I would point out something that for many of us seems obvious, but I think it needs to be restated as we consider the Supreme Court decision on the Stolen Valor Act and what the implications are for the legislation I am introducing. The experience of military service, particularly hard combat, is a unique phenomenon in our society. There was a saying when I was in the Marine Corps many years ago that ``For those who have fought for it, freedom has a flavor that the protected shall never know.'' Once someone has been in hard combat, they will never see life around them in the same way again. That doesn't mean they will be worse or particularly better or damaged or in some way empowered, but for the rest of their lives they will truly see a lot of things differently. They will have seen horrible events that strain their emotions, yet increase their ability to understand tragedy and to value human courage in many different stripes and forms. They will have learned to appreciate the inherent contradictions between the pristine intellectual debates about war and the reality of a blood-soaked battlefield where decisions must be made in an instant while human lives hang precariously in the balance.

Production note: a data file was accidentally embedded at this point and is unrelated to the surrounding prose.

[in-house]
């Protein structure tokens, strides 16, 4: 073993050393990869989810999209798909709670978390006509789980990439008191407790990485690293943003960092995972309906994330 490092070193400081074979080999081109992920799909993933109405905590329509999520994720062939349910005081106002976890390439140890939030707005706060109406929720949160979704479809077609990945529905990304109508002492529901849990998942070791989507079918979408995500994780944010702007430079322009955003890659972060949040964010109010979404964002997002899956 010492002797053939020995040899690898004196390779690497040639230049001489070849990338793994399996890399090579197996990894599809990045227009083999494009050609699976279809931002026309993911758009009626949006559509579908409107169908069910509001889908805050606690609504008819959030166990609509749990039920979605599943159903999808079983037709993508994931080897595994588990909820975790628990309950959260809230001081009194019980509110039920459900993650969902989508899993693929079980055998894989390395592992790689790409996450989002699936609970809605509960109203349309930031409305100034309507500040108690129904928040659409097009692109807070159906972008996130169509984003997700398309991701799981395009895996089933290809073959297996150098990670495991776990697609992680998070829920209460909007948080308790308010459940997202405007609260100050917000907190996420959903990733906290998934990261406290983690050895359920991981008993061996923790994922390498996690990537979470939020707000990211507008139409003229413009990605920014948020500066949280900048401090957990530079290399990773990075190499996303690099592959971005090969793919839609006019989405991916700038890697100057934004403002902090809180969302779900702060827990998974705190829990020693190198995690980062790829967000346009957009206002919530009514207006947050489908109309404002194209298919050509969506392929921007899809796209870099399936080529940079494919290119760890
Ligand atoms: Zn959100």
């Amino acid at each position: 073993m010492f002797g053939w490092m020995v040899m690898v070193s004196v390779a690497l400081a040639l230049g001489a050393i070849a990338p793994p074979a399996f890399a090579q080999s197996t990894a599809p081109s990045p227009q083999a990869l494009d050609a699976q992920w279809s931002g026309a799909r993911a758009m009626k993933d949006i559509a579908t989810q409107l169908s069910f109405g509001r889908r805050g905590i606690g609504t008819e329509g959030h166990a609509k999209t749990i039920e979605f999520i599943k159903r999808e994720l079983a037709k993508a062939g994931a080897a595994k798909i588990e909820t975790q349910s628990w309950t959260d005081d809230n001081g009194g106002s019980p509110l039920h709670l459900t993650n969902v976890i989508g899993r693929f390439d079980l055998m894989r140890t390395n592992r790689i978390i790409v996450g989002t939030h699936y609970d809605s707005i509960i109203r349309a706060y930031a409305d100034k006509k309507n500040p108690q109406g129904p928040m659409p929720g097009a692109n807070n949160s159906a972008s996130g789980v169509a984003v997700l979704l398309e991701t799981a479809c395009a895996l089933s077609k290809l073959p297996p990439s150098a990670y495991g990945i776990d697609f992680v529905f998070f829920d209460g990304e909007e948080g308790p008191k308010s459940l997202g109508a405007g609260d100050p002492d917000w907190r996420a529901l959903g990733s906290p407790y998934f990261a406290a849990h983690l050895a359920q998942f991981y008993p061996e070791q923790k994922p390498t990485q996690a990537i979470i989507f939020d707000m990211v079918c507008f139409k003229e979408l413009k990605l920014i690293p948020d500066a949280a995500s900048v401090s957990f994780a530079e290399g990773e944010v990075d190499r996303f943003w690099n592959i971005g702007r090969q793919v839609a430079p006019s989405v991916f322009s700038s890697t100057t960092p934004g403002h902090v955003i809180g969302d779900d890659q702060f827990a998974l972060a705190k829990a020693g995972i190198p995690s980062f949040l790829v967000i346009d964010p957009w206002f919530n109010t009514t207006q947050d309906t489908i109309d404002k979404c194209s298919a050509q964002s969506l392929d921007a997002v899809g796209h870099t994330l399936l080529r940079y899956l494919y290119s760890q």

These lives comprise the burden and the value of military service. Neither the scars nor the lessons disappear when one leaves the battlefield or when one leaves the military. The men and women who step forward to serve carry this burden and share these values for the rest of their lives. Our veterans have given a portion of themselves to our country, and our country has always been good at reciprocating. Our veterans love America and America loves our veterans.

It is important to understand the impact that military service can have on one's life in order to comprehend what a disservice it is for others to pretend to have served. There is an old country song that says ``You've got to suffer if you want to sing the blues.'' Those who have not served, have not paid the price that comes with earning that respect. In many cases they are indeed attempting to gain tangible benefits that have been designed to reward and honor military service when they pretend to have served.